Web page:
The Old Media are hierachical. The New Media.are synodal. Rome is old and they have fear, that a new church is growing up in the new media.

What is the consequence?

I gave a speech at a fashion school in Ebensee in Upper Austria in front of all pupils and teachers. The pupils – aged between 15 and 19 years – were all on Facebook. The teachers were divided. One third was on Facebook, one third had seen it before and doesn’t use it, one third strongly opposes Facebook and fights using it during school hours. They are afraid that information is distributed about the school that they cannot control. Afterwards, in the staff room, I could convince most of them: students are interested in presenting “their” school in a positive light internationally. This increases their prospect of a career and their image and standing. So: let the students represent the school on Facebook!

Responsibility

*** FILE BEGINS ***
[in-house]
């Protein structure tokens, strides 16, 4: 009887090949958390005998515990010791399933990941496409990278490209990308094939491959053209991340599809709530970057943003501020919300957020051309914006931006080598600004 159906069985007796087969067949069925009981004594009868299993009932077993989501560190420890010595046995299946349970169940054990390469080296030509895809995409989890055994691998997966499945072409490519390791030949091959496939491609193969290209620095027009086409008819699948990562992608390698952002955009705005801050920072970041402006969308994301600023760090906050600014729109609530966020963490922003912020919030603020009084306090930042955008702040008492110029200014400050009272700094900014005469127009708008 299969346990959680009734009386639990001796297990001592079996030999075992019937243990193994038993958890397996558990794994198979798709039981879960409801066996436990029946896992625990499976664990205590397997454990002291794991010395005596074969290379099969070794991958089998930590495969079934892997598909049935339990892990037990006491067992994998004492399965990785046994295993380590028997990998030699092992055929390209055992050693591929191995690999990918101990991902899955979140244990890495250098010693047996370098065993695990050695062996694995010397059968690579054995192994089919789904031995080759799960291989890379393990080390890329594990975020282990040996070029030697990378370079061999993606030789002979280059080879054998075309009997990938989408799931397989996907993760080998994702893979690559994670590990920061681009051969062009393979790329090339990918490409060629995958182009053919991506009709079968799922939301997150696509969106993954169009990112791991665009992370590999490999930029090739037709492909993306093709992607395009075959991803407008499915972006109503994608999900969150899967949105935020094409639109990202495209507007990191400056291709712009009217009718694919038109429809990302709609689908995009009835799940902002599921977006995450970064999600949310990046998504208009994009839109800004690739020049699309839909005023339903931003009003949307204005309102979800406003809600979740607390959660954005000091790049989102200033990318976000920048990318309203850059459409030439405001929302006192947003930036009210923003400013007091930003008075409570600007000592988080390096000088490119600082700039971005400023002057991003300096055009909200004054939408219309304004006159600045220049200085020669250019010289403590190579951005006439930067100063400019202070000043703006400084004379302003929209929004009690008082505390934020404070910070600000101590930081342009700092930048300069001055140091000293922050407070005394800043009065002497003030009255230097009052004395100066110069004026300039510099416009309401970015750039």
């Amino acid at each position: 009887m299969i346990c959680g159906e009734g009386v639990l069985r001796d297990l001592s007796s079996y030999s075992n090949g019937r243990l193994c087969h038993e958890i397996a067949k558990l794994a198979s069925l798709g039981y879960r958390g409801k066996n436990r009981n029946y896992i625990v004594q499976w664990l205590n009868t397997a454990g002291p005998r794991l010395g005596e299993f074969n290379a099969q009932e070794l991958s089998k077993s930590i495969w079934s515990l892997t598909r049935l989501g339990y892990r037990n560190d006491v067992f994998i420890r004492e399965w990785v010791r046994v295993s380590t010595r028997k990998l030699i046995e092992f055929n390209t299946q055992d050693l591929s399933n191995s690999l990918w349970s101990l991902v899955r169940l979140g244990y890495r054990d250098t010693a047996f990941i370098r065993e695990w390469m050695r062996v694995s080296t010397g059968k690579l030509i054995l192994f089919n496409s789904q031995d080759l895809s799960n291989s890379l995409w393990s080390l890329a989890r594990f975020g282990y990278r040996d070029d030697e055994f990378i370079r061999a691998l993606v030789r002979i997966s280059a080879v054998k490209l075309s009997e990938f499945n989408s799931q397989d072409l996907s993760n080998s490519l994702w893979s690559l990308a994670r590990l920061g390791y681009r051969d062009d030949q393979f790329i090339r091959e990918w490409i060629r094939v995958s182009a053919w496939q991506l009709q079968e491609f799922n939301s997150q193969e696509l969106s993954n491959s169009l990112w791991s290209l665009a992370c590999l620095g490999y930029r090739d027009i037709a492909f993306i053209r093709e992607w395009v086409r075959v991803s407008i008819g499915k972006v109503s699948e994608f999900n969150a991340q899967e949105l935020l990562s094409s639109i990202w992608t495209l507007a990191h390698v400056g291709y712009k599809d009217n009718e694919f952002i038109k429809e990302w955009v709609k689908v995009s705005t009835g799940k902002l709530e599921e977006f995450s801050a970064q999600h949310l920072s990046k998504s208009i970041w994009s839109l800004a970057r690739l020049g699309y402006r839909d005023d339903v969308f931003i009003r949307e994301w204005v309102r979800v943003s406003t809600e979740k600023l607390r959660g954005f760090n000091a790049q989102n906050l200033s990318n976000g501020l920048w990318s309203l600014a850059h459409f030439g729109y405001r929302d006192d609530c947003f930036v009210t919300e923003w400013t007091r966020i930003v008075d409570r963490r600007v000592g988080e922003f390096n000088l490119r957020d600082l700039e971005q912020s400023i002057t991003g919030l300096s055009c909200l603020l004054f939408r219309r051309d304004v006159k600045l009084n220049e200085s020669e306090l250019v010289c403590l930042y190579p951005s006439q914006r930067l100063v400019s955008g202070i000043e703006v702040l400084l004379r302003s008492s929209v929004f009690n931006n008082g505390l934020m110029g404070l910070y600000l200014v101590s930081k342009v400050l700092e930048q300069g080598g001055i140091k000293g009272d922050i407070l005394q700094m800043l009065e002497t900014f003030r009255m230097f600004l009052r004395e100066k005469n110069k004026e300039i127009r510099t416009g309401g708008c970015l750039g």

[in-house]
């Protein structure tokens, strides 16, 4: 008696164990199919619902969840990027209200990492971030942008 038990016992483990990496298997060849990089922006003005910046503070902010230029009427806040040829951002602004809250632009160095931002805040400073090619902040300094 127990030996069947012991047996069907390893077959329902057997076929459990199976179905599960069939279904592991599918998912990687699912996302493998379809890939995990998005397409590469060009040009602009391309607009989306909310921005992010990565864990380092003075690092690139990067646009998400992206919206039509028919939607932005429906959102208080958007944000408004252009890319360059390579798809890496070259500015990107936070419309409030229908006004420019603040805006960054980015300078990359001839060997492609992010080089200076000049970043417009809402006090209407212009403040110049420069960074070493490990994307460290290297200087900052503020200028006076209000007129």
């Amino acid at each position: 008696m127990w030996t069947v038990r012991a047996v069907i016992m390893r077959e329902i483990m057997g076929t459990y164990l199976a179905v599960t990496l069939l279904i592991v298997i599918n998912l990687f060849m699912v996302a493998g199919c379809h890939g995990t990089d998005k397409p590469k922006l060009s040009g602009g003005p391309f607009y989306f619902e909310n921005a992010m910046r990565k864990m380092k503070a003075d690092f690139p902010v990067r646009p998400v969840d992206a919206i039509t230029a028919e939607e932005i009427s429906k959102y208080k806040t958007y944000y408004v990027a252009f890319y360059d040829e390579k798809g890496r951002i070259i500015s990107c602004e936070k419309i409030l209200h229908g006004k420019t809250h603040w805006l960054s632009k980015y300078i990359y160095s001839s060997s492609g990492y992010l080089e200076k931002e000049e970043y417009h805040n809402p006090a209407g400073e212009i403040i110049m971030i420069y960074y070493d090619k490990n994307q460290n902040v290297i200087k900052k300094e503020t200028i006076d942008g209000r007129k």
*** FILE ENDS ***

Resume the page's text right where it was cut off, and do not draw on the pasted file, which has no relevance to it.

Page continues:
I always have to take responsibility for my actions. There are no excuses. I control my actions. Here, some are ethically and practically overburdened. One problem I see is the fact that we are mostly living in an irresponsible society. The mathematician Rudolf Taschner said that the church should really only do one thing: remind a person every day that he or she lives in responsibility.
I myself always say: A sentence ends with a full stop. To think and act sustainably is the basic for the positive use of social media and the presence in a pub. Stupidities are spread analogue and digitally.

This leads to the next consequence:

The single person has to discover and sharpen his or her conscience. This is not easy considering the circumstances like monetarism, openly practiced greed, corruption played down as trivial offence or PR-gags that often want to put the individual back on track. Advertising and emotionally charged images from the world of capital economy “format” the people, especially young people between 13 and 17 ages, as the neuroscientist professor Singer confirms.